After that, according to my notes, he played a bit of The Times They Are A-changin’, though I can’t remember how or why he did that :). He continued with telling that, being from the generation of the sixties, he used a lot of lyrics in his songs, unlike those from the fifties and the seventies, which he continued to demonstrate. He started playing and singing with an Elvis voice a song that indeed resembeled those of the 50s a lot, with lyrics like Darling, I love you. In total, he used less than ten words and only four chords, which Al said was typical of the time. After that he demonstrated what the sixties were like by singing very fast and monotonously with simple guitar playing, à la Bob Dylan. Then he gave an example of the seventies by parodying the Bee Gees’ Staying Alive – ten chords, but less than five words :). This gave the audience a good laugh. Then he started singing SoHo (Needless to Say), a song with, indeed, an awful lot of lyrics.
During the break we walked to the stand where they sold the Al Stewart merchandise. I wanted to buy an album, because I knew Al would be signing after the show and I had forgotten my copy of Year of the Cat at home. All the cds cost 20 euros, but if you bought the book for 25, you got a cd for free. In other words: if you bought a cd, you would get the book for only 5 euro :).
Anyway, after about fifteen minutes we went back to our seats for the second half. Just after the first song, Al asked the audience where Hengelo is. He probably had a show there the next day. The audience started shouting answers to the stage, “Far away from here”, “To the north”, etc., until someone said “Never go there!” Al laughed and as nobody could top that, Al continued the show, with a song he said he has never been able to play ‘right’. Sometimes it’s a reggae song, sometimes it’s something completely different. Every time, he would play it differently, hoping he would finally find a version that pleases him, sort of an eternal quest. He started playing a few notes, told us that it wasn’t going to be reggae this time, and started singing Time Passages.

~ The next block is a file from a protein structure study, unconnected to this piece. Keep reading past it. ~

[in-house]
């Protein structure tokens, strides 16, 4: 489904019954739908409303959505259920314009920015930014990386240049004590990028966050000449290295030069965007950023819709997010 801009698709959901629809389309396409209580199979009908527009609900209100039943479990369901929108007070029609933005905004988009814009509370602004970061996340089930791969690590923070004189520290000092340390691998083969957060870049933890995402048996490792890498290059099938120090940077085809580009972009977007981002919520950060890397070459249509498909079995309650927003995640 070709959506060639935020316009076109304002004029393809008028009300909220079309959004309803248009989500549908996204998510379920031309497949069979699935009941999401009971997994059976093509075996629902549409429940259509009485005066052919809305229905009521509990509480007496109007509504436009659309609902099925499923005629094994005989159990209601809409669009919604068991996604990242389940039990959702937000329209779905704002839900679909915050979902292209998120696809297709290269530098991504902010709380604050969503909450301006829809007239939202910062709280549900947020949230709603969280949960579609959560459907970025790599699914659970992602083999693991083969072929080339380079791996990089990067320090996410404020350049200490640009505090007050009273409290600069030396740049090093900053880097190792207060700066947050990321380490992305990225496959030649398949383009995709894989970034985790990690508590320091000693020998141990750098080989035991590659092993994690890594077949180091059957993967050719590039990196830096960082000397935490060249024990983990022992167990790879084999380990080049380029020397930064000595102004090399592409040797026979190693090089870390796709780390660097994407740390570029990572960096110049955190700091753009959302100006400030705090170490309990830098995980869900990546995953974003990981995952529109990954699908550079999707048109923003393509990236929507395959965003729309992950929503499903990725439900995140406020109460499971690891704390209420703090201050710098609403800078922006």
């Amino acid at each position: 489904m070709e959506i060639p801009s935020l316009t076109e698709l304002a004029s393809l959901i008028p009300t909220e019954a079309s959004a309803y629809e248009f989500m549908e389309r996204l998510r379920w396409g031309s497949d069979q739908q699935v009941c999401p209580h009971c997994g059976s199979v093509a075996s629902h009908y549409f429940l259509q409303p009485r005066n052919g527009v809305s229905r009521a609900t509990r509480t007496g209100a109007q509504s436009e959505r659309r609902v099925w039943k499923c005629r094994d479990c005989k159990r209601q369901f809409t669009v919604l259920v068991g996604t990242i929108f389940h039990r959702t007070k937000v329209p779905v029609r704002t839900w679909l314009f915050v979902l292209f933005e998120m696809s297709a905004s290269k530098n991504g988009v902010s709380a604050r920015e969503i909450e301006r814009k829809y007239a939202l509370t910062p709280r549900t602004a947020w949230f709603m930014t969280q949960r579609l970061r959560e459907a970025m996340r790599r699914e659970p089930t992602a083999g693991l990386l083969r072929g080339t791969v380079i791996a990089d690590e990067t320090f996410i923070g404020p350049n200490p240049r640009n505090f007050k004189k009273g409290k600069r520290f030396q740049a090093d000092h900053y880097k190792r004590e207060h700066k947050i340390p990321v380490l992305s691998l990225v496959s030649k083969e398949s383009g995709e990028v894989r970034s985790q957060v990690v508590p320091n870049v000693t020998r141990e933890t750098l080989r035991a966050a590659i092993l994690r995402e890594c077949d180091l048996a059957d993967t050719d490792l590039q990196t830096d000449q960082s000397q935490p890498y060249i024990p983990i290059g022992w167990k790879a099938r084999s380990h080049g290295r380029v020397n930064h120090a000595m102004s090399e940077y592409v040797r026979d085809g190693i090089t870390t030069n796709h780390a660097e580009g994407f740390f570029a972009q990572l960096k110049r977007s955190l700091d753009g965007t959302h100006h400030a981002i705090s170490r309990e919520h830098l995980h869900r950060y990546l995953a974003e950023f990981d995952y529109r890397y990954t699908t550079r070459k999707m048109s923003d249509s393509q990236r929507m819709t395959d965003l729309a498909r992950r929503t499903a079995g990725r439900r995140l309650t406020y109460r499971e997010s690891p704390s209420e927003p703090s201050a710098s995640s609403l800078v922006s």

After that he played Palace of Versailles, which he said was like his favourite child. He’d play it again, but didn’t think we wanted him to, so he didn’t :). He continued with a little quiz: he would play a little tune and we had to guess who it was from. The tune sounded vaguely familiar, but no one guessed it right, just like in previous shows. It turned out to be a 50s group ‘the Stringalongs’ or something like that. He admitted that he knew just about every group and artist that ever charted in the fifties.